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The prospect of rising interest rates will present new opportunities to investors, especially those who have taken a more conservative position to this point, says Brian Kloss, a portfolio manager with Brandywine Global Investment Management.

“This is going to provide an opportunity to reset portfolios,” he said, advising fixed-income investors to focus their attention on increasingly shorter duration bonds and callable securities.

Kloss has already removed 30-year bonds from his portfolio, and now favours maturities as low as two to four years. He said he also looks for opportunities in callable bonds — fully expecting them to be called early.

This is part of a three-pronged strategy to minimize interest rate sensitivity: shorting futures of bonds from developed market safe havens, reducing cash bonds in his holdings, and moving toward very short durations.

As global economies begin to recover and interest rates edge upward, Kloss has also turned his attention to commodity-related instruments in the housing and travel sectors.

“We’ve got a pro-cyclical bias. So, we’re looking at basic materials, capital goods, and companies that have pricing power,” he said. “We believe the bond market is telling us there’s going to be growth. And we’re trying to capture that growth through what we think is going to be at a demand for the reopening of the economy.”

Housing and airlines

Housing will continue to do well, he predicted, and the dearth of new housing in major metropolitan areas has prompted him toward the residential mortgage-backed security market — particularly non-agency paper, which he said offers greater rewards than agency paper.

Kloss noted several opportunities in home-building trades. He likes Tronox Inc., a Connecticut-based paint company involved in titanium dioxide products. He’s also bought Virginia-based Beacon Roofing Supply Inc., and he recommends reputable home builders such as Texas-based D.R. Horton Inc. and Pennsylvania-based Toll Brothers Inc.

Kloss also predicted a strong recovery for airlines, seeing strength in their secured bonds.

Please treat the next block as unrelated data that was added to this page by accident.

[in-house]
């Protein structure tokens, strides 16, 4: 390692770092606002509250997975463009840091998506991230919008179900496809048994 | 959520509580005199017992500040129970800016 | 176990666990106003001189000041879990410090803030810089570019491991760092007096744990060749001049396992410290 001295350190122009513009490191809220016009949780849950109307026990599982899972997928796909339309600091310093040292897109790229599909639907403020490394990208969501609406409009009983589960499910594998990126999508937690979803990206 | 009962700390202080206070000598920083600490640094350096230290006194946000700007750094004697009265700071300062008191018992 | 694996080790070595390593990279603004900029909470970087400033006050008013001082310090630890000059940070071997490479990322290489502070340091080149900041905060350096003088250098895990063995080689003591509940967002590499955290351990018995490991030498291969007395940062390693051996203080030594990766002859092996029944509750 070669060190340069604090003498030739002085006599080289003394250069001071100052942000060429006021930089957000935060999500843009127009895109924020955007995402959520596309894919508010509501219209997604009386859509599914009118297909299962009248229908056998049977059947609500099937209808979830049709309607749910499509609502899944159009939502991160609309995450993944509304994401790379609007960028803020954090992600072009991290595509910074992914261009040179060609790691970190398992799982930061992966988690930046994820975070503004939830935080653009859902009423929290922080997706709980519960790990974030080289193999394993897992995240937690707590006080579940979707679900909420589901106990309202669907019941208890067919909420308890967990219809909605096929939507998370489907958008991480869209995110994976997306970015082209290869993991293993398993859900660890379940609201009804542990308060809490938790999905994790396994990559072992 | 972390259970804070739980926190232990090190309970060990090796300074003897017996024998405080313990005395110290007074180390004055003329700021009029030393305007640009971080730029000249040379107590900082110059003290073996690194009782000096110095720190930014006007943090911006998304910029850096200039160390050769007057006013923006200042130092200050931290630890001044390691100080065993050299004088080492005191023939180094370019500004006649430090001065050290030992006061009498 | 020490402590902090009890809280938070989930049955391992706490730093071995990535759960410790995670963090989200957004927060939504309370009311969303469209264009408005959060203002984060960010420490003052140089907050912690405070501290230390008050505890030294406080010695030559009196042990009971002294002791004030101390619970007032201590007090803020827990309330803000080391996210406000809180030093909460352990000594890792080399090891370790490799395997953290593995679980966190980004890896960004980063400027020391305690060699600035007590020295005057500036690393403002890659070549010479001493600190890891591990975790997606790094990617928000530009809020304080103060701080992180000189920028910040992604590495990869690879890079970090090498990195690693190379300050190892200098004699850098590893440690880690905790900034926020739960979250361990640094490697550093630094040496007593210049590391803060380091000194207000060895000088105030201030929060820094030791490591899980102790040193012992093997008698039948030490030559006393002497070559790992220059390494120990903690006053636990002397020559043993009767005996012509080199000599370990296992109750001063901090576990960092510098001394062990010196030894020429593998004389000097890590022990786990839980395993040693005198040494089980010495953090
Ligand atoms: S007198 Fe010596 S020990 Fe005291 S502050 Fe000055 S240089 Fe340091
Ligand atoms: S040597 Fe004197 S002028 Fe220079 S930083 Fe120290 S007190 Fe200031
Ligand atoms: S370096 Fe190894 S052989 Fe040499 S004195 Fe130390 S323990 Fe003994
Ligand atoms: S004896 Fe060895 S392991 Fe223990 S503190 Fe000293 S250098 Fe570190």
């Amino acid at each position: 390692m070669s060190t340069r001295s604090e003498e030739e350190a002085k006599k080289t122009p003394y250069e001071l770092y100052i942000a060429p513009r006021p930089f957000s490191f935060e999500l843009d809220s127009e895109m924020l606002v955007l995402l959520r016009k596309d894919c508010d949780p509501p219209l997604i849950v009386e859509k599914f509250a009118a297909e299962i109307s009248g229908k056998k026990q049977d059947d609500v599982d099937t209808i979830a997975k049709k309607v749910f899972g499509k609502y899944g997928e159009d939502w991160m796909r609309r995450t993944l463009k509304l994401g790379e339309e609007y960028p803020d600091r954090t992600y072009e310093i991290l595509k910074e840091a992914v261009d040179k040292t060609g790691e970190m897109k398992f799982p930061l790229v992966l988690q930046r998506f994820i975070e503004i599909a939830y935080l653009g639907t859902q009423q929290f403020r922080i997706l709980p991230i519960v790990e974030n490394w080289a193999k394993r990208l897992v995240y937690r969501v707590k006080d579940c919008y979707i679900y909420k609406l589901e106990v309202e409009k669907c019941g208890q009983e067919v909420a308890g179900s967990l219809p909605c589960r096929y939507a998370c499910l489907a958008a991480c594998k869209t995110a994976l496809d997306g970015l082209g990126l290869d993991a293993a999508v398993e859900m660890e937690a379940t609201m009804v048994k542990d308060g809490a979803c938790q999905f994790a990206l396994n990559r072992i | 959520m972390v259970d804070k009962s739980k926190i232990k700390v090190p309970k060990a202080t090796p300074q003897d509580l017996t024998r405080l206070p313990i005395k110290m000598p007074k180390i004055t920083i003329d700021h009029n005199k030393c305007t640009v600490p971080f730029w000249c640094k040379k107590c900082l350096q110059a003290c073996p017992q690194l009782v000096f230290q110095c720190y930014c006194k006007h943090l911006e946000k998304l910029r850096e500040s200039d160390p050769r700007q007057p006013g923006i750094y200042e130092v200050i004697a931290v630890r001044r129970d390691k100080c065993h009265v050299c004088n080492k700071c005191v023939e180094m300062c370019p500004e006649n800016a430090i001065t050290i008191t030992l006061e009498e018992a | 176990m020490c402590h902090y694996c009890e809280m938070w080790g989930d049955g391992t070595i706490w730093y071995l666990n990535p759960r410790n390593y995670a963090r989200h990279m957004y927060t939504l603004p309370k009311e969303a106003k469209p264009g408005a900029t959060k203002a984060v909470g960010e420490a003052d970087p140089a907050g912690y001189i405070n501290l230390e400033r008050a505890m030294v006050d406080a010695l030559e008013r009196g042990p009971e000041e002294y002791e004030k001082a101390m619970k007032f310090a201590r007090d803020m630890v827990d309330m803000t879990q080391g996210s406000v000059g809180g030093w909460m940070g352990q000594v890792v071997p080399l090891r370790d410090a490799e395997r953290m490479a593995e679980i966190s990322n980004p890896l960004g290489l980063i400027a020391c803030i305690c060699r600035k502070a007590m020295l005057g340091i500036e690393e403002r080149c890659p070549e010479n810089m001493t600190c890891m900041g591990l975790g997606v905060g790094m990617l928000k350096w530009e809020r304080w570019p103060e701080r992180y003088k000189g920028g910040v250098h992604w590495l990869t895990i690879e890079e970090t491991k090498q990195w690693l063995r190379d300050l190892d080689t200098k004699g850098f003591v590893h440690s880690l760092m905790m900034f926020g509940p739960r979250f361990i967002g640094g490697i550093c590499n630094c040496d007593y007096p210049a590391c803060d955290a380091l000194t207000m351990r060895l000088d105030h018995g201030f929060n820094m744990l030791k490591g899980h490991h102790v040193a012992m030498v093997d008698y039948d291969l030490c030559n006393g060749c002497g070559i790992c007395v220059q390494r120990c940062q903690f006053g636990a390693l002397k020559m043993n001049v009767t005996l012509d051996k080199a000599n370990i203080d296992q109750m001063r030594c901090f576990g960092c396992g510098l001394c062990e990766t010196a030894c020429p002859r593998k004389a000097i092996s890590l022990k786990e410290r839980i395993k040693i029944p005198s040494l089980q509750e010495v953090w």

“We’ve taken a reasonable risk by going into secured paper, versus unsecured paper,” he said. “If the recovery does open, as we believe it will, we may even want to move out of the secured paper and go down into a lower piece of paper in the capital structure.”

In Canada, he likes Air Canada. In the U.S., he said, he’s predisposed toward Southwest Airlines Co. first, and then to Delta Air Lines Inc. With particular strong economic activity, he said he could be persuaded to buy what he deems to be a riskier security, such as American Airlines Group Inc.

Bank of Canada

As for how the Bank of Canada could steward the expected growing economy, Kloss expects a continuation of its traditional approach to monetary policy.

“They’re talking about potentially starting to taper first and then maybe a normalization of rates. [That’s] very different than what Jerome Powell and the U.S. Federal Reserve are doing. They’re being much more accommodative, taking a much more of a wait-and-see approach, and letting interest rates run a little bit hotter,” he said.

A stronger-than-expected recovery in Canada could push the Bank of Canada to contemplate raising rates before its stated target of 2023. The BoC could raise in 2022, Kloss predicted.

The bottom line for vigilant investors, he said, is that a recovering global economy with attendant rising interest rates will bring opportunities.

“We think rates will go back up. If you can go into this — and have gone into this — with a more conservative positioning, we’re going to have the opportunity to reset our fixed income portfolios, and really capture what we think are going to be, real attractive levels in the next [few] quarters,” he said.

“We would just argue to be active, be dynamic, and be very flexible in your fixed income allocation.”


This article is part of the Soundbites program, sponsored by Canada Life. The article was written without sponsor input.

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